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Vaulting, snowdrops, picnics - Three Word Exercise

Updated on August 21, 2011
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'Come on, it's this way,' yelled Kirsty as she cartwheeled across the top of the field, right after vaulting the waist-high dry stone wall. She continued to shout excitedly as she bunny hopped through the long grass, 'it's not far, just over this hill, you'll just die when you see it ...'. But Gemma wasn't really listening as she carefully made her way over the stile, vaguely wondering why Kirsty hadn't used it, before squatting next to the wall to take a close look at the patch of snowdrops scattered there.

Kirsty's voice drifted up from over the rise, and Gemma sighed as she stood up and saw how far away the other end of the field was. How had Kirsty managed to get there so quickly?

'Hurry up, will you?'

Gemma muttered, 'I'm coming, I'm coming. I hate walking. Why does she always make me walk?'

Kirsty bounded back up the field, grinning widely. 'It's still there, come on, come on!'

'Couldn't we have brought something to eat? I'm starving,' Gemma moaned.

'You can't bring picnics up here, I've told you, it's too steep. Just get a move on.' She disappeared over the rise again. Gemma trudged after, finally clearing the top of the hill and finding herself at the edge of a gorge. Kirsty was nimbly climbing down the rock face, smiling back up her friend. 'It's just down here.'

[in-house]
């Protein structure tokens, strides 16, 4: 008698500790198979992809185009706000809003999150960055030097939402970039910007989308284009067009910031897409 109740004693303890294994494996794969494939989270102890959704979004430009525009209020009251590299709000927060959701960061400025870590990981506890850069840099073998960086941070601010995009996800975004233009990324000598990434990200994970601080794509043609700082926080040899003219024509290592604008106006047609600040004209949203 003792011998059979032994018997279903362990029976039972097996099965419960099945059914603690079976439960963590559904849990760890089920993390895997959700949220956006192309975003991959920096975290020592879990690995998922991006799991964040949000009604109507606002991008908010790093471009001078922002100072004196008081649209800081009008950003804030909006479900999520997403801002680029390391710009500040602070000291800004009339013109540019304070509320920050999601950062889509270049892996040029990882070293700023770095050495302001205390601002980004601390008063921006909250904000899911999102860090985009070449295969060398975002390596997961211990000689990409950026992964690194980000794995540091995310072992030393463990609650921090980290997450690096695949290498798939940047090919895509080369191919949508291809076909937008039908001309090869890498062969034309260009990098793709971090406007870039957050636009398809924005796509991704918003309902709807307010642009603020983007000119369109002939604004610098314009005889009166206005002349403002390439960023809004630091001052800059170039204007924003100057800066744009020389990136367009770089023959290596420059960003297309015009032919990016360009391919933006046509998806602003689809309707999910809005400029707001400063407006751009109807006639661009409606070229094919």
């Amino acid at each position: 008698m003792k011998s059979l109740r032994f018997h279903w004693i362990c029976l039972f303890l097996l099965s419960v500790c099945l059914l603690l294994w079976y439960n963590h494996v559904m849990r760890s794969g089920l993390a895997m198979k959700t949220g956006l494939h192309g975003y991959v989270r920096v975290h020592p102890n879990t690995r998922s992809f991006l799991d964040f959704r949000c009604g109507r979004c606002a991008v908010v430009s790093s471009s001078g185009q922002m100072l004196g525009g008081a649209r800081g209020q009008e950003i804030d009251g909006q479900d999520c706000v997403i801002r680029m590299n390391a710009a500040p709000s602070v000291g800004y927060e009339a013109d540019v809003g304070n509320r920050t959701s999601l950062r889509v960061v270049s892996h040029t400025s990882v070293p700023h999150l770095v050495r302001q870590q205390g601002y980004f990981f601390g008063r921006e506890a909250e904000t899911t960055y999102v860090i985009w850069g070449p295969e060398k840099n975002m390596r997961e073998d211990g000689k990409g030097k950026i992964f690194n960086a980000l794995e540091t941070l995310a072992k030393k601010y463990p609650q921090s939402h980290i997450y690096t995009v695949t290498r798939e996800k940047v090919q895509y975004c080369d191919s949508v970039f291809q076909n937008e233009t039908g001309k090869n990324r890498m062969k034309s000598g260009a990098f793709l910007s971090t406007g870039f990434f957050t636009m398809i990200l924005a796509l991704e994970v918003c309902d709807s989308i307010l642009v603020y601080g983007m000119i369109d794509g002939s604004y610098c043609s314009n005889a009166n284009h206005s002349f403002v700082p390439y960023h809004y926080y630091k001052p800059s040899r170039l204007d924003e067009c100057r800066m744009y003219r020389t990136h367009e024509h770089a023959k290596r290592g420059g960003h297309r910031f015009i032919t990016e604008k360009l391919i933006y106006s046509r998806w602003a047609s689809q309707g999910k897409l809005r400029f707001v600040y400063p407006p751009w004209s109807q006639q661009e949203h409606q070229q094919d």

'Oh, great.' Gemma's stomach rumbled, and she almost turned back there and then. But her curiosity was slightly stronger than her appetite so she decided to get this little adventure out of the way. She climbed down after Kirsty fairly quickly - she preferred sitting in her window seat with a book, but that did not mean that she was useless when it came to physical activity.

She jumped down from the boulder at the bottom onto the gravelly floor of the gorge and almost trod in the thing that Kirsty had brought her to see.

'Watch it, you nearly crushed it,' Kirsty screeched, then she grinned. 'What do you think though, eh?'

Gemma's appetite disappeared as she looked down at the half rotted sheep's head crawling with maggots.

'That's erm ... great.' She smiled weakly. 'I think I'll go home now.'

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    • Twilight Lawns profile image

      Twilight Lawns 5 years ago from Norbury-sur-Mer, Surrey, England. U.K.

      I have a feeling that you are the Kirsty in the story, and I am decidedly the Gemma... especially when you mentioned the food. But that sheep's head! Wicked. Imagine finding something as exciting as that and not being able to share it... even with a Gemma.

      But as a child I most probably would have tried to think of a method to get it back home. Like the time i persuaded the curator at the Perth Museum to let me have a seven foot crocodile (stuffed)and I brought it home on my bicycle and wanted to have it in my bedroom.

      Three and a half miles I brought that stuffed crocodile, and my mother wouldn't even let me bring it into the house.

      Some silly reason about it smelling nasty, just because it had been raining and it had got a little bit wet on the way back.

      Mothers!

    • christopheranton profile image